Staying specific, Abu Rudaineh says Israel needs to freeze settlement, remove roadblocks, release prisoners and take other confidence-building measures right away. As for Palestinian obligations, and first and foremost the need to tackle terrorism and take effective control of Palestinian areas in the West Bank, they get taken care of automatically "if there is a political achievement." A genuine deal would be backed by "90 percent of the Palestinians," he says, and thus, by definition, the extremists would be marginalized and could be thwarted.
Unlike the self-effacing Abu Rudaineh, Sha'ath speaks loudly and unhurriedly, with the confident and expansive gestures that recall his former role as PA foreign minister.
He says he doesn't want to exaggerate his optimism, but that plainly "this is an opportunity." There is real, worldwide interest in making progress, "otherwise 48 countries would not have been seeking invitations" to the summit. And there must be a widespread sense of what he calls "doability" because "people don't come to a conference that is doomed to failure." He, too, laments the failure thus far by the Israeli and Palestinian negotiating teams to agree on a substantive joint statement of principles ahead of the summit, but doesn't sound too put out. "If we fail on the joint statement, we'll engage on the basis of the agreed terms of reference," he says.
He takes encouragement, he says, from the 72% of Palestinians polled recently as supporting Abbas's trip to these talks, and from the falling levels of Hamas popularity - down to 10% in Gaza, he adds, and 16% in the West Bank. "Success in the endeavor" of peacemaking, he declares, "will strengthen both" Abbas and Olmert.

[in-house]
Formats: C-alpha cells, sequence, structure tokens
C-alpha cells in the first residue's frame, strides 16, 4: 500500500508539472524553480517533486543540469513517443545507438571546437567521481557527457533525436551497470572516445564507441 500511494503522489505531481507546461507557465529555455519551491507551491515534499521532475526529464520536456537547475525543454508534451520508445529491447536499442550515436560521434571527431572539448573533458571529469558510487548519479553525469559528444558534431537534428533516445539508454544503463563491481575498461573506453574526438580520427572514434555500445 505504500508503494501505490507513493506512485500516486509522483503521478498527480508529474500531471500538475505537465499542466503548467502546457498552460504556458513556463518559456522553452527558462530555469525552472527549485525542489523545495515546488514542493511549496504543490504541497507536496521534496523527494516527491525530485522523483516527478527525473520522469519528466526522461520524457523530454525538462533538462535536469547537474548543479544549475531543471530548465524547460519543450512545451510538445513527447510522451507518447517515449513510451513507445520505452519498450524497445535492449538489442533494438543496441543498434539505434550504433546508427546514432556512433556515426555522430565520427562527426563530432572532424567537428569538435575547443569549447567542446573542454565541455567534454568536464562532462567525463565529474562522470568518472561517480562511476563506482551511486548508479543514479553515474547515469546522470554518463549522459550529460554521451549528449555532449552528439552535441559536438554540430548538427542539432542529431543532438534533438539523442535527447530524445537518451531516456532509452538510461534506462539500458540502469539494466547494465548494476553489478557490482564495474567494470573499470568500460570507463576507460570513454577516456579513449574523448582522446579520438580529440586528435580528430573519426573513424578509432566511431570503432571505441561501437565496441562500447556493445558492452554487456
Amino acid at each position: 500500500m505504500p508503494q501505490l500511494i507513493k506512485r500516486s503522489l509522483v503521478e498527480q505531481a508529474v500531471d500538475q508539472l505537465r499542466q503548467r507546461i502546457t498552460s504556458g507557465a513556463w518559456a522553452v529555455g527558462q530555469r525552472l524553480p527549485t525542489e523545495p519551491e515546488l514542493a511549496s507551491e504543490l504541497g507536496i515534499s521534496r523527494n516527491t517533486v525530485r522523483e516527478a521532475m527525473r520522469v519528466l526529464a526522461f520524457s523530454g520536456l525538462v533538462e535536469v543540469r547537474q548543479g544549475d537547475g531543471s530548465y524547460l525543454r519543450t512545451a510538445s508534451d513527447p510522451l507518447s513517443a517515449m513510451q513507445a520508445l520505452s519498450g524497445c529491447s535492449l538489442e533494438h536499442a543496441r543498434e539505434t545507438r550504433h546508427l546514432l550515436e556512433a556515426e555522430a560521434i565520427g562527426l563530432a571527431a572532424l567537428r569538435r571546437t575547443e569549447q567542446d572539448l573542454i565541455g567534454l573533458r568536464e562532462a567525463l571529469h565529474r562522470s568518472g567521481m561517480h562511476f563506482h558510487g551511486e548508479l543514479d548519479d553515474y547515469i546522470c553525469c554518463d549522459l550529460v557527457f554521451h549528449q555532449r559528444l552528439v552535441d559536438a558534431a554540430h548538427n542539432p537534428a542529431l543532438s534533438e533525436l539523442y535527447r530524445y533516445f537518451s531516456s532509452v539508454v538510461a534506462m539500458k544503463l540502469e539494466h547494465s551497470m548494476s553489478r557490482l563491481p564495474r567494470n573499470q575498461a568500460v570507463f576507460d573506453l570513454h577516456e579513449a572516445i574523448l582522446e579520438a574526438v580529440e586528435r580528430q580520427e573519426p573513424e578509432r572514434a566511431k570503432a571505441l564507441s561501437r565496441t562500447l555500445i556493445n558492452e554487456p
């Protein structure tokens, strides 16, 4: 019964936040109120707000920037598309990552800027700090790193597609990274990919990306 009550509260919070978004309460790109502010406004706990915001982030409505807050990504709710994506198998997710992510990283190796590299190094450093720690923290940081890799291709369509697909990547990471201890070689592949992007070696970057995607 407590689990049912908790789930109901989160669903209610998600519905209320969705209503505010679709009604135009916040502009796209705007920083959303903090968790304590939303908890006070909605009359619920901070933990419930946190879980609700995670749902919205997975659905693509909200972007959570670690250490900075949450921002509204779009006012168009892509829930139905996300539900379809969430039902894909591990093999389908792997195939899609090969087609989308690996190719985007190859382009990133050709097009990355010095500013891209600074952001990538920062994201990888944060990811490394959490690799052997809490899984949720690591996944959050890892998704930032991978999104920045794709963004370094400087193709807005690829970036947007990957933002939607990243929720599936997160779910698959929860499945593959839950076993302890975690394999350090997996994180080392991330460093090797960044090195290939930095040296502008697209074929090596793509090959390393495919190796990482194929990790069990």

He doesn't shrug off Israeli security concerns completely, claiming that the PA is working "very zealously" to bolster security in the West Bank. But like Abu Rudaineh, he insists that real progress on the "political vision" will have an automatic beneficial impact on the ground, and will pave the way to the "revival of Gaza" as well. And he reels off a similar list of confidence-building measures he urges Israel to take, in order to complement the diplomatic track.
Perhaps the key to Sha'ath's upbeat tone, however, is that he is clearly taking the longer view. While Abu Rudaineh complains about 16 years having passed since Madrid without substantive change, Sha'ath cites Madrid in a far happier context.
At those talks, he recalls, the Palestinians were prevented from so much as sending an independent delegation, instead being subsumed in a joint team with the Jordanians. Their leader could not attend, there could be no PLO representation, no delegate from Jerusalem, and there was no citing of independent Palestinian statehood as a goal of the process.
Annapolis, by contrast, is all about moving toward the establishment of Palestine, with Abbas the star of the show.
How the Palestinians' situation has improved, Sha'ath marvels. The Palestinians have really made it, he enthuses.
Just look at that flag flying outside their hotel.